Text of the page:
Have you ever woken up with your head tilted to one side and then try straightening your neck back up? Did you find that your neck felt stiff and possibly have some pain? If you have felt pain going to the side which your head was bent towards, you may have experienced a pinched nerve. This temporary feeling can subside with some gentle range of motion neck exercises. You’ll want to be sure that the sharp pain in your neck does not go down your arm.
Some of the neck exercises that you can do are listed and described in these posts:
Alphabet Neck Exercises
Figure 8 Neck Exercises
Head Wobble Up Neck Exercises
Head Tilt Neck Exercises
Sitting Head Rotation Neck Exercises
The head tilt neck exercises are good to relieve the compression off of the pinched nerve. You’ll want to be gentle so that you can take off the pressure and allow the cervical spine to open up to allow the nerve to be relieved. This is a good starting point as well as to put some heat on the same side to loosen the neck muscles.
When your head is tilted to one side for long periods of time such as sleeping, you temporary put pressure on the neck spinal nerve. This nerve compression usually resolves with minimal damage. But when you have a pinched nerve and you experience pain for more than a few days without improvement in your neck range of motion you’ll want to be sure to be checked out by a professional. In the meantime, you’ll want to be sure you avoid aggressive neck exercises or movements in general to avoid causing more pain.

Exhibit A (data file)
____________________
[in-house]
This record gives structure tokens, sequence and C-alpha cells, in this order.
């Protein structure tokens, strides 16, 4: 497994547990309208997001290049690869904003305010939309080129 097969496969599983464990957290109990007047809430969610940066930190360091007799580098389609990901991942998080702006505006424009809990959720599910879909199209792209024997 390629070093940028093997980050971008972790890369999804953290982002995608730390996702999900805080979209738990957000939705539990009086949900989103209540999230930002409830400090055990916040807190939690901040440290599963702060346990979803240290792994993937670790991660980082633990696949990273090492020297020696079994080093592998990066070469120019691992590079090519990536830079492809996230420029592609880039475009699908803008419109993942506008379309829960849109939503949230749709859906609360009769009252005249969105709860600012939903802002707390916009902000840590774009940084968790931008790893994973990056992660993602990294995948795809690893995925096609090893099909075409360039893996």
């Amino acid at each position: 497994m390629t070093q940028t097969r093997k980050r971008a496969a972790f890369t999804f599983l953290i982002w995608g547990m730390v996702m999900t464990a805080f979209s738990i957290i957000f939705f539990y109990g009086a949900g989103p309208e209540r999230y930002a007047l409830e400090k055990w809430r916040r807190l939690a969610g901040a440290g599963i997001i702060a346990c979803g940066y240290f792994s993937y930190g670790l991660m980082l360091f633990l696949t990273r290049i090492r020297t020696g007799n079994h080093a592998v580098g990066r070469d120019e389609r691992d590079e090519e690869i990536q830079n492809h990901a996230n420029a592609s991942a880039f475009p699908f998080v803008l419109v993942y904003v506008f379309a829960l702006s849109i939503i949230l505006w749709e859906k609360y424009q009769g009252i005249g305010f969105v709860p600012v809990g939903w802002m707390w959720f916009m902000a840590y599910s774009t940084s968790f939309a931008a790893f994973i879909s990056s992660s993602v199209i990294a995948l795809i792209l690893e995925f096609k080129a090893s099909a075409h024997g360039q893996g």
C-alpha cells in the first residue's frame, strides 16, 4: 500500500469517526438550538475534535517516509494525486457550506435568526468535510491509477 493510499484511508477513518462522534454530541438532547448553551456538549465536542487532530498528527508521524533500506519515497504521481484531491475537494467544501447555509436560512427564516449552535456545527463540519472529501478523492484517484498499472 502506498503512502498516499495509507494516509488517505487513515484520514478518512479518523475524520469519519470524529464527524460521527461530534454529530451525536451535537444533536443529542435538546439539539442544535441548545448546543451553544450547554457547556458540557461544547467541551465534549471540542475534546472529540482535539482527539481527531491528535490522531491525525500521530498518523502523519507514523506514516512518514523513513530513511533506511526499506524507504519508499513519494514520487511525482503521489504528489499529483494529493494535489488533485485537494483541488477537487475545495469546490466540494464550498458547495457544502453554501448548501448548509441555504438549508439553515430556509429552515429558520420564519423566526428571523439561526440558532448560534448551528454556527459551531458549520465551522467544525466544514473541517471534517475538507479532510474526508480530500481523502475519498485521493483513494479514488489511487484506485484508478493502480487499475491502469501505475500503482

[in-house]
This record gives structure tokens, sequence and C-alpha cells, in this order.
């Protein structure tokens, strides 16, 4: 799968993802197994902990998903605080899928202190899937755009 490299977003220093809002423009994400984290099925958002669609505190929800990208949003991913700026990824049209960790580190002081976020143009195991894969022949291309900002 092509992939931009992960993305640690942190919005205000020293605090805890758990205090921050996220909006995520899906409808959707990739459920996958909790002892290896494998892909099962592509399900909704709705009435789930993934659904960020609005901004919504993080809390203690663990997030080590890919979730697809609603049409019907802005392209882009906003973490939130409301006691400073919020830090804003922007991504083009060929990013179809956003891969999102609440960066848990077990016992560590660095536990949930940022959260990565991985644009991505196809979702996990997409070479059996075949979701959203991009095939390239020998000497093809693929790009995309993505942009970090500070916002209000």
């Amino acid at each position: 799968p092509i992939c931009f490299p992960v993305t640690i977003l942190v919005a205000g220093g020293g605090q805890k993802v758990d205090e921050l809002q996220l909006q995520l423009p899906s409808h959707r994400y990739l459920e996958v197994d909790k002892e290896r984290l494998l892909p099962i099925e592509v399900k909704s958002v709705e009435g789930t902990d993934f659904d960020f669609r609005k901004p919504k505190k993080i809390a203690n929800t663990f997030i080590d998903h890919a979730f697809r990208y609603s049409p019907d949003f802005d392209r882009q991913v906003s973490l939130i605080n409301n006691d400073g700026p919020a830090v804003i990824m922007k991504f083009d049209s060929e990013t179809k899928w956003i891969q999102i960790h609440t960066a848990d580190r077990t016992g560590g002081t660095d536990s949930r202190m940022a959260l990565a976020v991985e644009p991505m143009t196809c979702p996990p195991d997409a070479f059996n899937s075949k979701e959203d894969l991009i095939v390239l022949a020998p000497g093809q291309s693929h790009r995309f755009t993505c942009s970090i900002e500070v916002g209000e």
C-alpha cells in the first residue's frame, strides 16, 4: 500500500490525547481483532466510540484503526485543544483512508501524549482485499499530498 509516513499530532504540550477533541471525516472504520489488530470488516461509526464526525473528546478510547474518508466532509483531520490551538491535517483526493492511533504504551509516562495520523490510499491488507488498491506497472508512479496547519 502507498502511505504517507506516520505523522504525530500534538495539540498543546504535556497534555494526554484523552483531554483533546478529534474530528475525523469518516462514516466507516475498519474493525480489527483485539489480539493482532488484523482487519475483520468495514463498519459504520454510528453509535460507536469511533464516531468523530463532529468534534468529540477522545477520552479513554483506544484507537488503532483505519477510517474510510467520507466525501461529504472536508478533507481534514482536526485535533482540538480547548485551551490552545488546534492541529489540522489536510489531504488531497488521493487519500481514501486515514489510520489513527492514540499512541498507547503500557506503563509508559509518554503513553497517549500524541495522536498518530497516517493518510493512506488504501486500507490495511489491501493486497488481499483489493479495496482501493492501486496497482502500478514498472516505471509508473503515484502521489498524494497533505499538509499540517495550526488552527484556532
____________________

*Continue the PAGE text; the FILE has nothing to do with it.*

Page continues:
One treatment that can help a pinched nerve is cervical traction. This can be done sitting or lying down. A trained physical therapist can provide relieve with this manually and being able to increase your neck range of motion as well as decrease the pain. When successful treatments are done manually and the symptoms persist, mechanical traction is another option that is provided in physical therapy. This treatment is effective to relieve the pressure of the nerve and should be followed up with neck exercises.
The mechanical traction may not always be covered with your health insurance and you’ll want to be sure before this treatment covered before it is provided to you. Many insurance companies will pay but you’ll want to make sure when you have an appointment.